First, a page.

There is no work around for a spiking damper. I agree that a great damper with a crap spring is about 90% there. But we're doing pretty well across the board with air springs, so let's call it 95% for a modern fork.

    Don't get me wrong, I've always liked coils. Most of my forks end up with a coil in them, it just works so well... But for the last 10 years I've been tossing in coils, it has ran me 50 or 60 bucks max. Now that they're well into the hundreds and air springs have advanced SO much, it seems pretty silly. The idea got hyped so much that the price doesn't make sense.

    Most of us would pay 50 or 70, or maybe $90 for a revolutionary phenomenal tire, right? Imagine if it 5% better tire came out and it was $400. That'd be ridiculous, and that's where we are with coils.

  21. #21
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    Quote Originally Posted by One Pivot View Post
    There is no work around for a spiking damper. I agree that a great damper with a crap spring is about 90% there. But we're doing pretty well across the board with air springs, so let's call it 95% for a modern fork.
    Who do you think has a "spiking" damper these days?

    The 2018 36 RC2 had the same damper has 2014, do you think that was only 10% better?

    Would you pick a 2014 36 RC2 (was and still is a very good damper, but coil neg spring design) or a 2019 Rockshox Yari?
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    The rc2 is great. Charger works well. Mc2 is great. It seems like dvo is doing good stuff. You made the comment that the spring mattered more than the damper though.

    But that's the high end. That's where you need to be before worrying about what your spring is doing. A coil isn't going to help a yari. Mrp has a comically cheesy orifice damper, coil won't help there. Foxs low end spikes pretty severely despite having a decent spring.

    If you're already on something great and like tinkering, cool! I totally get it and do the same. There needs to be emphasis on the damper first, always. It's the absolute foundation of any suspension.

    I wouldn't ride a yari.

  23. #23
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    Alot of people don't realise how much friction can hinder suspension performance, most dampers produce so little force on compression that friction is actually doing a lot of the "damping" in a many situations. So your damper will never be able to do its job properly until friction has been reduced as far as possible and the spring rate is set appropriately. Every decent tuner will agree on this whether its push bikes, moto or even the best car damper builders are still chasing friction reduction!

    Once that is dialled you can start to really feel the benefits of a good damper. And yeah dampers are way more interesting, I've spent a LOT of time tuning them but like with most things people people undertake, you won't get very far unless you have the basics sorted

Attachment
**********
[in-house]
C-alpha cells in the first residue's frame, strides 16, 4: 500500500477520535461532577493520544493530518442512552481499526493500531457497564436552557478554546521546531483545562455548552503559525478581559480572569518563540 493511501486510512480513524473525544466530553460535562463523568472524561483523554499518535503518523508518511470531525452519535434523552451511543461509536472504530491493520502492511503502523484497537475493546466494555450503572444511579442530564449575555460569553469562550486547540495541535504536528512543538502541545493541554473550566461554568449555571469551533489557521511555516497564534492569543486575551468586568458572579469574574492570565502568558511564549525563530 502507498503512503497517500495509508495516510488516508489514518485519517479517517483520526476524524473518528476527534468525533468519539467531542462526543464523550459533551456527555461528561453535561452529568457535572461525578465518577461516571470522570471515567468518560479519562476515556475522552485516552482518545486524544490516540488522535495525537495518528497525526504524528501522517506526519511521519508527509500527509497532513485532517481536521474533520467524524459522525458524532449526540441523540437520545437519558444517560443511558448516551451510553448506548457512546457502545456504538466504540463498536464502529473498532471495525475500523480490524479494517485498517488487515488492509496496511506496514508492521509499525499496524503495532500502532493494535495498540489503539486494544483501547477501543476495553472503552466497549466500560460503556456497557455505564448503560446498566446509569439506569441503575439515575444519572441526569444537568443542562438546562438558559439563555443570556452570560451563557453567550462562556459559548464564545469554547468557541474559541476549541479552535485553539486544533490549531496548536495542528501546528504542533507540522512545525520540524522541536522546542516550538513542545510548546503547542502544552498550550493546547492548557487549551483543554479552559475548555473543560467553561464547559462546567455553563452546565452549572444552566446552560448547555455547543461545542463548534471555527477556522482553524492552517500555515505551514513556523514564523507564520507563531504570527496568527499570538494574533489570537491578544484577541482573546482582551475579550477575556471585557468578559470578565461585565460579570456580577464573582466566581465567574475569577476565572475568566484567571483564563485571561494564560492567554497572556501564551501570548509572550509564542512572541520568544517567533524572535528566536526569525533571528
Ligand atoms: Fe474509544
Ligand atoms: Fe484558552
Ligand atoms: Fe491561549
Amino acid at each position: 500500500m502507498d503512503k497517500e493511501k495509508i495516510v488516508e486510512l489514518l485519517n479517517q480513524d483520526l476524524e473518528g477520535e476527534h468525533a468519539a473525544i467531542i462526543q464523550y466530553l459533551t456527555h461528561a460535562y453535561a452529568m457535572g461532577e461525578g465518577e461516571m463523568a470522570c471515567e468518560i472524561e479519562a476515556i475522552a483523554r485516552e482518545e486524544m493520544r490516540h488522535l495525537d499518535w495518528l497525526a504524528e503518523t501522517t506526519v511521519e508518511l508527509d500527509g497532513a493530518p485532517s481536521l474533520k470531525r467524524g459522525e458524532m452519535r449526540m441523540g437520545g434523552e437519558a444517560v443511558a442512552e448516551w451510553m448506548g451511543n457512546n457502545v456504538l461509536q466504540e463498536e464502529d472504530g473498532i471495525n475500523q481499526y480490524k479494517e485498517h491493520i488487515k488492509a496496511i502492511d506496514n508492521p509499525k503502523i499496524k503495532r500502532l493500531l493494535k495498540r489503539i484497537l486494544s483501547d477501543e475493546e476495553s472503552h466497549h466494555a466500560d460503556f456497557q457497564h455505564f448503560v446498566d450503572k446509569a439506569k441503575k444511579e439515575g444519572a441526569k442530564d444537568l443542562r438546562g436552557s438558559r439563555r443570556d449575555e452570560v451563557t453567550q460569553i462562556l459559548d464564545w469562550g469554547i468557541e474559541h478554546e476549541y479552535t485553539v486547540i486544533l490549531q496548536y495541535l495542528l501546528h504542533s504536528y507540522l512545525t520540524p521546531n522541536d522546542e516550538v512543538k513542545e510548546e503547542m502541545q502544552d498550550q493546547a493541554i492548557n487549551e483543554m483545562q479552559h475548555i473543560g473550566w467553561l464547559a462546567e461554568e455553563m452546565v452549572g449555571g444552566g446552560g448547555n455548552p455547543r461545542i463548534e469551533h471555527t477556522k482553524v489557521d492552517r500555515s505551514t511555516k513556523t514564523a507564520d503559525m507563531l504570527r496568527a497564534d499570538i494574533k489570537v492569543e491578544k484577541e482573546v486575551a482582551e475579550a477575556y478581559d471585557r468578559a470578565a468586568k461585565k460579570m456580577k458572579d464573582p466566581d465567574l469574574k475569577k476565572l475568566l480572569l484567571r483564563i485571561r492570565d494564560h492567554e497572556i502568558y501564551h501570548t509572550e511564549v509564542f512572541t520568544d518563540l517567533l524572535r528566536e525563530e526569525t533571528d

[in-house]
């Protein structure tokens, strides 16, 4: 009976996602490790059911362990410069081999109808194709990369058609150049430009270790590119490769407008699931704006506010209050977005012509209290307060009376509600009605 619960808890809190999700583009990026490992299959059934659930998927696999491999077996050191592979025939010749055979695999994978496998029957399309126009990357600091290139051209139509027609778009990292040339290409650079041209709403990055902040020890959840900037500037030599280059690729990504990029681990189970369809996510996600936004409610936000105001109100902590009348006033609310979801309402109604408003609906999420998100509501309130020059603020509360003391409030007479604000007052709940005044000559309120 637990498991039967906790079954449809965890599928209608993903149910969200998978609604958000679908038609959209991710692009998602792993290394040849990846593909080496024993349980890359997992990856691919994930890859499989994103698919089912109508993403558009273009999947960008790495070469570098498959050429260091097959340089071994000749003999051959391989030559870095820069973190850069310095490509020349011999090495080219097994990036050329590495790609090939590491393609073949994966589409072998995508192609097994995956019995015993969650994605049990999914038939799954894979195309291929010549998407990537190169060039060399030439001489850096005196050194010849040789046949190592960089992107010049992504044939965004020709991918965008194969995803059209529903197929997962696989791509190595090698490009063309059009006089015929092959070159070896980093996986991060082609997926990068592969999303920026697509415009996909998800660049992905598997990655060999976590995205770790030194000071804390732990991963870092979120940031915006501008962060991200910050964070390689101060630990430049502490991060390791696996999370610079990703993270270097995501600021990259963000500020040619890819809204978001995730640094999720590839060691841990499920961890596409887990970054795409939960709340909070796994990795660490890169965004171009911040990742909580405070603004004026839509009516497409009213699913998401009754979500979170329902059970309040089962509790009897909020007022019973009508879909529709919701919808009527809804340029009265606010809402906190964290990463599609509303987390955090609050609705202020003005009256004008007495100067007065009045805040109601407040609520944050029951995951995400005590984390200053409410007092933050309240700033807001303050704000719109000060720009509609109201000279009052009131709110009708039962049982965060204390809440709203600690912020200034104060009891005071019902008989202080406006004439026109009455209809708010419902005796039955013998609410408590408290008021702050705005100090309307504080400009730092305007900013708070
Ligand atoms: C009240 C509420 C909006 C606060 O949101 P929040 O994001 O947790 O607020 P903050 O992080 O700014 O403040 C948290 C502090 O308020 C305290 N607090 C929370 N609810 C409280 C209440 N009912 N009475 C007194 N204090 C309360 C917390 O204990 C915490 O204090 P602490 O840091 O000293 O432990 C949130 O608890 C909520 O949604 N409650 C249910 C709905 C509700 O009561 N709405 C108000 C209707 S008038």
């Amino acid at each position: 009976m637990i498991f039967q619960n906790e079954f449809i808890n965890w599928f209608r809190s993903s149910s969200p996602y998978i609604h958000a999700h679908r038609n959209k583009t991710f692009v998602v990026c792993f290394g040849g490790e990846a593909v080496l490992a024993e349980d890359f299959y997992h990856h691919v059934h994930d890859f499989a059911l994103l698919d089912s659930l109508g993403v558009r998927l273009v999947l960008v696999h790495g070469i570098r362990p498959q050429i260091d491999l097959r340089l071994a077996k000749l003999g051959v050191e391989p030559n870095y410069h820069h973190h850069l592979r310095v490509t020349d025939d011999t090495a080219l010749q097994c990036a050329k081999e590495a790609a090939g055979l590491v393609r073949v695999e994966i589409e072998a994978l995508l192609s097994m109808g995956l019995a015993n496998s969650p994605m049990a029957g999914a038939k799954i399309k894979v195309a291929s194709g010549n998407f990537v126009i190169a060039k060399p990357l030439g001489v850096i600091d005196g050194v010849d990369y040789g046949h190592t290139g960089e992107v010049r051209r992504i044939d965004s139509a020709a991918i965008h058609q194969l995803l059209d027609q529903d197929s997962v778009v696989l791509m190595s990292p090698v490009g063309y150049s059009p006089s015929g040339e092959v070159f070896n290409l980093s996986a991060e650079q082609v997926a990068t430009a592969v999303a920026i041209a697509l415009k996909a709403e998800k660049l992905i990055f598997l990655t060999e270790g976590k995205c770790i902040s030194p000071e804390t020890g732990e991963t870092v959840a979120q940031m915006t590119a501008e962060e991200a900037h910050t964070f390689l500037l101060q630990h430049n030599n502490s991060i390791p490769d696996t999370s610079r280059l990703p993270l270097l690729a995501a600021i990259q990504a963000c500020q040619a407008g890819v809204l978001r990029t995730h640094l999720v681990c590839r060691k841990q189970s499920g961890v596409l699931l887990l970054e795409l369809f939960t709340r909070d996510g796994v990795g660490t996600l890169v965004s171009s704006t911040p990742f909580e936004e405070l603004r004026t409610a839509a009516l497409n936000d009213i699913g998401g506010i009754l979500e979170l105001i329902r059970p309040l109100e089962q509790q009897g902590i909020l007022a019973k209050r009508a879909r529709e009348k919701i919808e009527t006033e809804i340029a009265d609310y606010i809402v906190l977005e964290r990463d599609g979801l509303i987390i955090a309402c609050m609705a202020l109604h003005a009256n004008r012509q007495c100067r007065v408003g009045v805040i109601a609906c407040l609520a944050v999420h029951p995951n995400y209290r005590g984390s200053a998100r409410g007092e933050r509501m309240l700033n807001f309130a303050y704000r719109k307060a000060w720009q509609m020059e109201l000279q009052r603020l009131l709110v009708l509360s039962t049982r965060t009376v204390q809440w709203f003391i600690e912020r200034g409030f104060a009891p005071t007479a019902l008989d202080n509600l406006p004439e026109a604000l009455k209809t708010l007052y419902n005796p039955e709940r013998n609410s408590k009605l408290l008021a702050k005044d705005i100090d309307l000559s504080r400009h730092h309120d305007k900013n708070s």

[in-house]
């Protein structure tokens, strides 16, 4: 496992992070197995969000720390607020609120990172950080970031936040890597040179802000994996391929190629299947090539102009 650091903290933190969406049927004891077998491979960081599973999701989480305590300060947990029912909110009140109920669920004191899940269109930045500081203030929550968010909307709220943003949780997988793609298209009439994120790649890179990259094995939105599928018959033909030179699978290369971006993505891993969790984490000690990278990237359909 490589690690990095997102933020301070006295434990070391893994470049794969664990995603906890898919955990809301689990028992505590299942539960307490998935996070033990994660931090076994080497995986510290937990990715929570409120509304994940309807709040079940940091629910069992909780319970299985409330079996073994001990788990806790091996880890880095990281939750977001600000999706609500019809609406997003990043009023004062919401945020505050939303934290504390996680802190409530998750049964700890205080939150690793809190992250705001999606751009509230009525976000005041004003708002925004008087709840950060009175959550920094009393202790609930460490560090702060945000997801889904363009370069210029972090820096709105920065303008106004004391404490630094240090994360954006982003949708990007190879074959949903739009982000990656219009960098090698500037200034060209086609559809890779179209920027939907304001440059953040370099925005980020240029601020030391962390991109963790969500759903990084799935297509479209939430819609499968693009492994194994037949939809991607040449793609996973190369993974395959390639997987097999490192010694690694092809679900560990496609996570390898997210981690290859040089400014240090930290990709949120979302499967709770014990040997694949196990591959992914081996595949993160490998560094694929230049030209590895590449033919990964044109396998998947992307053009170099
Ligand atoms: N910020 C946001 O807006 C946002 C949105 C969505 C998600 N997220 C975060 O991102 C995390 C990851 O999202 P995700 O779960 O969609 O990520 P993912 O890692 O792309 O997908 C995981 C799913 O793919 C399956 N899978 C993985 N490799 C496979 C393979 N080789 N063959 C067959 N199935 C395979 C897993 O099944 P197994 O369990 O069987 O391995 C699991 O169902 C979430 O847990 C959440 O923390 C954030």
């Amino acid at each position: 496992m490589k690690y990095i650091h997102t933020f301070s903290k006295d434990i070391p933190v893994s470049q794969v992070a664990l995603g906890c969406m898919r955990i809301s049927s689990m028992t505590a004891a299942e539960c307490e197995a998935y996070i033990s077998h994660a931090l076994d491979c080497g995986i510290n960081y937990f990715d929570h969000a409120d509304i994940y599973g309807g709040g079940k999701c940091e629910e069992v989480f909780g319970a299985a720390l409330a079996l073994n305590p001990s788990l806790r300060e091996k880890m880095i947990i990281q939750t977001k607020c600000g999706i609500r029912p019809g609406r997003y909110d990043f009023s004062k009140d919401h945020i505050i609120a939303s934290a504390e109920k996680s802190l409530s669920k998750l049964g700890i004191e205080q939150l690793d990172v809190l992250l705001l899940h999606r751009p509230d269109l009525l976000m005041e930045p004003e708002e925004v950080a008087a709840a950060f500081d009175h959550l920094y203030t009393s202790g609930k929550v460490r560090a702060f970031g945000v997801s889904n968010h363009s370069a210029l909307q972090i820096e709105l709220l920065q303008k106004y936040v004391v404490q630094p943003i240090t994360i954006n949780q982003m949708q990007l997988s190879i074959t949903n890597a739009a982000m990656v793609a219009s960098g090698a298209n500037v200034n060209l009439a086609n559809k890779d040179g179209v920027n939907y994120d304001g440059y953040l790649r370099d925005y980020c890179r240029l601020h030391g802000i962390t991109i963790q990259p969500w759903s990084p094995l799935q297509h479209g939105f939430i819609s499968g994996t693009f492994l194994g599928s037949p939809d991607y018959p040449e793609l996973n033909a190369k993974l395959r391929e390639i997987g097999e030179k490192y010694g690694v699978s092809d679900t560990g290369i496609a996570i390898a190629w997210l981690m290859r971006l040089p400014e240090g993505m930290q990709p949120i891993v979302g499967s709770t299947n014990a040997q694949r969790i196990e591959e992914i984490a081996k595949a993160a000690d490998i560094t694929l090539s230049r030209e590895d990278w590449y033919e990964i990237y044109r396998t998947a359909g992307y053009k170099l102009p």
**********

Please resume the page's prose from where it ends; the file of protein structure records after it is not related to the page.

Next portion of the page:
And I would ride a coil sprung Yari over just about any damper with an air spring! (luckily I ride a pike with a smashpot and HC97 though )
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    Can Coil Forks Rival Air Weight? 29er Coil forks and Conversions Compared

    Quote Originally Posted by PHeller View Post

    Push ACS3 for Fox 36
    Adds about 210 - 285g

    One thing I'm noticing is a lot of variation in the added weight of coil systems. The Push ACS3 for example might only add a scant 210g over stock, where the MRP's own coil variant of the Ribbon adds a tankly 450g.
    I donít where those numbers come from but the ACS3 is a lot heavier.

    As an example Iíve got a 29" Yari/Lyric chassis.

    The 160mm air spring is: 61g

    The 160mm ACS3 system is: 152g
    The 45lb (blue) spring is: 253g

    Thatís 344g heavier!

    I'm I bothered? Not at all but letís just say that for the sake of this post we carry on with the weight comparaison/saving .... that same Yari RC 2018 is 2123g

    So (344/2123)*100=16.20%

    We can now confidently say that this specific coil setup is 16% heavier than the air version. All good, now what do we do with that information?!

    - Should a coil and air fork be equal in weight? That would only be possible with a different chassis. By only "swapping" the air spring for a coil spring itís impossible to match.
    - If it was to be lighter ... what would be an acceptable difference in %?! 10,5?!
    - Are the springs used by these conversation kits (or OEM) already as light as possible?
    - Can the springs get the SLS treatment weíve seen a few years ago with the shocks? (Less material, heat treatment, less coils)
    - Does anybody know a company selling light compatible fork springs? Because thatís the only variable we can play with ... unless you know someone selling aftermarket chassis ... and even if itís close to impossible that would not be fair because you could then use that chassis for the air version and we are back to square one again







  25. #25
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    Quote Originally Posted by JohnnyC7 View Post
    How do you know that was the damper?
    Because people took the same fork, kludged Manitou TPC compression dampers into them and they instantly improved.

    Then Rockshox saw this and produced the shim stack RCT3 damper (copy of TPC) and it also worked far better.

    The damper makes the ride. Terrible damper makes a terrible fork. Doesn't matter how good the spring is.
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    Few examples of aftermarket fork springs

    MTB Fork specific

    https://www.raceonlysprings.com/prod...e-only-spring/

    Motorbike Fork specific

    (can give away some info about the manufacturer to see if they can make light springs for MTBs)

    https://www.revzilla.com/motorcycle/...w-honda-suzuki

    https://www.hypercoils.com/off-road-powersports/

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    Quote Originally Posted by JohnnyC7 View Post